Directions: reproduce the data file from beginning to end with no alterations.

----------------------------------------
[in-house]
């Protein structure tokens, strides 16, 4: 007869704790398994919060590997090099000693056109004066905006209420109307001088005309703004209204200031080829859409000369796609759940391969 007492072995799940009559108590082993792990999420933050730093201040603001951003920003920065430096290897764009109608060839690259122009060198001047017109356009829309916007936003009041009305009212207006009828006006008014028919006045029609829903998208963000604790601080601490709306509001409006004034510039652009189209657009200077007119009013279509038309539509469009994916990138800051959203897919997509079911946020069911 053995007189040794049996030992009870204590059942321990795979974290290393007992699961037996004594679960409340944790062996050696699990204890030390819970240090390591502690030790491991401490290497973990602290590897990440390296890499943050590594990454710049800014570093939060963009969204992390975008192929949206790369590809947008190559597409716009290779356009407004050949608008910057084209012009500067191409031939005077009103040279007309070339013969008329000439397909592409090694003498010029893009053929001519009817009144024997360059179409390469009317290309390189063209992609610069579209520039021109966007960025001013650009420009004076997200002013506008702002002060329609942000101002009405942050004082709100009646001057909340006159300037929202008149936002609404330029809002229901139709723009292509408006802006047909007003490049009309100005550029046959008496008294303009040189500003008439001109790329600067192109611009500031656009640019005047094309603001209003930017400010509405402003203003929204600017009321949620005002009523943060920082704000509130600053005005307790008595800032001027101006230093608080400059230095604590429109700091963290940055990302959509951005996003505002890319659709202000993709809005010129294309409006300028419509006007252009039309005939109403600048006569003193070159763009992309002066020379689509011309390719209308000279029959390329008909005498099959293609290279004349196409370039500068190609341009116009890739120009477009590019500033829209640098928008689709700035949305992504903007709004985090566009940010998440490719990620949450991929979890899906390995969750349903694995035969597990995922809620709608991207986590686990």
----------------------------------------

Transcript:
[in-house]
């Protein structure tokens, strides 16, 4: 007869704790398994919060590997090099000693056109004066905006209420109307001088005309703004209204200031080829859409000369796609759940391969 007492072995799940009559108590082993792990999420933050730093201040603001951003920003920065430096290897764009109608060839690259122009060198001047017109356009829309916007936003009041009305009212207006009828006006008014028919006045029609829903998208963000604790601080601490709306509001409006004034510039652009189209657009200077007119009013279509038309539509469009994916990138800051959203897919997509079911946020069911 053995007189040794049996030992009870204590059942321990795979974290290393007992699961037996004594679960409340944790062996050696699990204890030390819970240090390591502690030790491991401490290497973990602290590897990440390296890499943050590594990454710049800014570093939060963009969204992390975008192929949206790369590809947008190559597409716009290779356009407004050949608008910057084209012009500067191409031939005077009103040279007309070339013969008329000439397909592409090694003498010029893009053929001519009817009144024997360059179409390469009317290309390189063209992609610069579209520039021109966007960025001013650009420009004076997200002013506008702002002060329609942000101002009405942050004082709100009646001057909340006159300037929202008149936002609404330029809002229901139709723009292509408006802006047909007003490049009309100005550029046959008496008294303009040189500003008439001109790329600067192109611009500031656009640019005047094309603001209003930017400010509405402003203003929204600017009321949620005002009523943060920082704000509130600053005005307790008595800032001027101006230093608080400059230095604590429109700091963290940055990302959509951005996003505002890319659709202000993709809005010129294309409006300028419509006007252009039309005939109403600048006569003193070159763009992309002066020379689509011309390719209308000279029959390329008909005498099959293609290279004349196409370039500068190609341009116009890739120009477009590019500033829209640098928008689709700035949305992504903007709004985090566009940010998440490719990620949450991929979890899906390995969750349903694995035969597990995922809620709608991207986590686990």